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Old 2016-12-08, 19:35   #1
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Default generalized minimal (probable) primes

There are researches for minimal primes in base b: https://cs.uwaterloo.ca/~cbright/reports/mepn.pdf, and data for minimal primes and remaining families in bases 2 to 30: https://github.com/curtisbright/mepn...ee/master/data, data for minimal primes and remaining families in bases 28 to 50: https://github.com/RaymondDevillers/primes.

This is a text file for minimal primes in bases 2 to 16.
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File Type: txt minimal primes in base 2 to 16.txt (12.1 KB, 177 views)
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Old 2016-12-16, 18:15   #2
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These are unsolved families in base 2 to base 36, given by the links. (see the links for the top (probable) primes)
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File Type: txt unsolved families for base 2 to 36.txt (1.9 KB, 298 views)

Last fiddled with by sweety439 on 2016-12-16 at 18:30
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Old 2016-12-21, 19:59   #3
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Is anyone reserving these families?

Bases <= 36 with only few families remaining:

Base 17:

F1{9}: (4105*17^n-9)/16

Base 19:

EE1{6}: (15964*19^n-1)/3

Base 21:

G{0}FK: 7056*21^n+335

Base 26:

{A}6F: (1352*26^n-497)/5
{I}GL: (12168*26^n-1243)/25

Base 28:

O{A}F: (18424*28^n+125)/27

Base 36:

O{L}Z: (4428*36^n+67)/5
{P}SZ: (6480*36^n+821)/7

Last fiddled with by sweety439 on 2019-11-27 at 23:36 Reason: this n should the number of digits in {}
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Old 2016-12-21, 20:00   #4
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The letters A, B, C, D, ... are the digits: A=10, B=11, C=12, D=13, ...
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Old 2017-01-16, 18:24   #5
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The status:

Base 17:

F1{9}: (4105*17^n-9)/16: at n=1M, no (probable) prime found.

Base 19:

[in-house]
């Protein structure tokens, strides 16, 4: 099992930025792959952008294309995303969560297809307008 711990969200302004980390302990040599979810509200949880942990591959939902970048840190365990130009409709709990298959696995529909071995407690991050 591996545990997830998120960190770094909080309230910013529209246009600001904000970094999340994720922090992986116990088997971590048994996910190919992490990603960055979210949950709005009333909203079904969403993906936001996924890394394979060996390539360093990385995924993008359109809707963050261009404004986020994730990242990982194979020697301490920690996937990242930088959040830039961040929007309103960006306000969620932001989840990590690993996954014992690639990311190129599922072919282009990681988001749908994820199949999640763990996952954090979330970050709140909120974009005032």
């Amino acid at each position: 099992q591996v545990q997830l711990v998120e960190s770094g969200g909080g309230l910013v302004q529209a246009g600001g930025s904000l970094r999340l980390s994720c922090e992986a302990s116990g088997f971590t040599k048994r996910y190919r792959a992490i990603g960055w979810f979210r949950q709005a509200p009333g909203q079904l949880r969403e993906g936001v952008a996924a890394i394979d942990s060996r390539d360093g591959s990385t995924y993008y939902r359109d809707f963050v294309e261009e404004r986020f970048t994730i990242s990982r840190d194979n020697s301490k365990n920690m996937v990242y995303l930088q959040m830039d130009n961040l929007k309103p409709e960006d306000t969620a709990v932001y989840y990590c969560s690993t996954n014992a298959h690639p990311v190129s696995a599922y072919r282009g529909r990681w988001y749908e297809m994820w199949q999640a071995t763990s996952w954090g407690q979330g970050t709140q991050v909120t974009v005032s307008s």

EE1{6}: (15964*19^n-1)/3: at n=707K, no (probable) prime found.

Base 21:

G{0}FK: 7056*21^n+335: at n=506K, no (probable) prime found.

Base 25:

EF{O}: 366*25^n-1: at n=660K, no (probable) prime found.
OL{8}: (4975*25^n-111)/8: at n=303K, no (probable) prime found.
CM{1}: (7729*25^n-1)/24: at n=303K, no (probable) prime found.
E{1}E: (8425*25^n+311)/24: at n=303K, no (probable) prime found.
...
(all other unsolved families in base 25 may be tested to n=303K)

Base 26:

{A}6F: (1352*26^n-497)/5: at n=486K, no (probable) prime found.
{I}GL: (12168*26^n-1243)/25: at n=497K, no (probable) prime found.

Base 27:

8{0}9A: 5832*27^n+253: at n=368K, no (probable) prime found.
C{L}E: (8991*27^n-203)/26: at n=368K, no (probable) prime found.
999{G}: (88577*27^n-8)/13: at n=368K, no (probable) prime found.
E{I}F8: (139239*27^n-1192)/13: at n=368K, no (probable) prime found.
{F}9FM: (295245*27^n-113557)/26: at n=368K, no (probable) prime found.

Base 28:

O{A}F: (18424*28^n+125)/27: at n=543K, no (probable) prime found.

Base 29:

All the unsolved families may be tested to n=242K.

Since the page https://github.com/curtisbright/mepn...ee/master/data only solve the minimal prime problem to bases b<=30, for 31<=b<=36, these bases are reserved by me (these bases have already reserve to n=10K). Now, I am reserving bases 31, 35 and 36, use factordb.

In fact, I decide to solve the minimal prime problem to all bases b<=64 in the future. However, at present, I only solve this problem to all bases b<=36. I will reserve bases 37<=b<=64 if all the bases b<=36 have been tested to at least n=1M.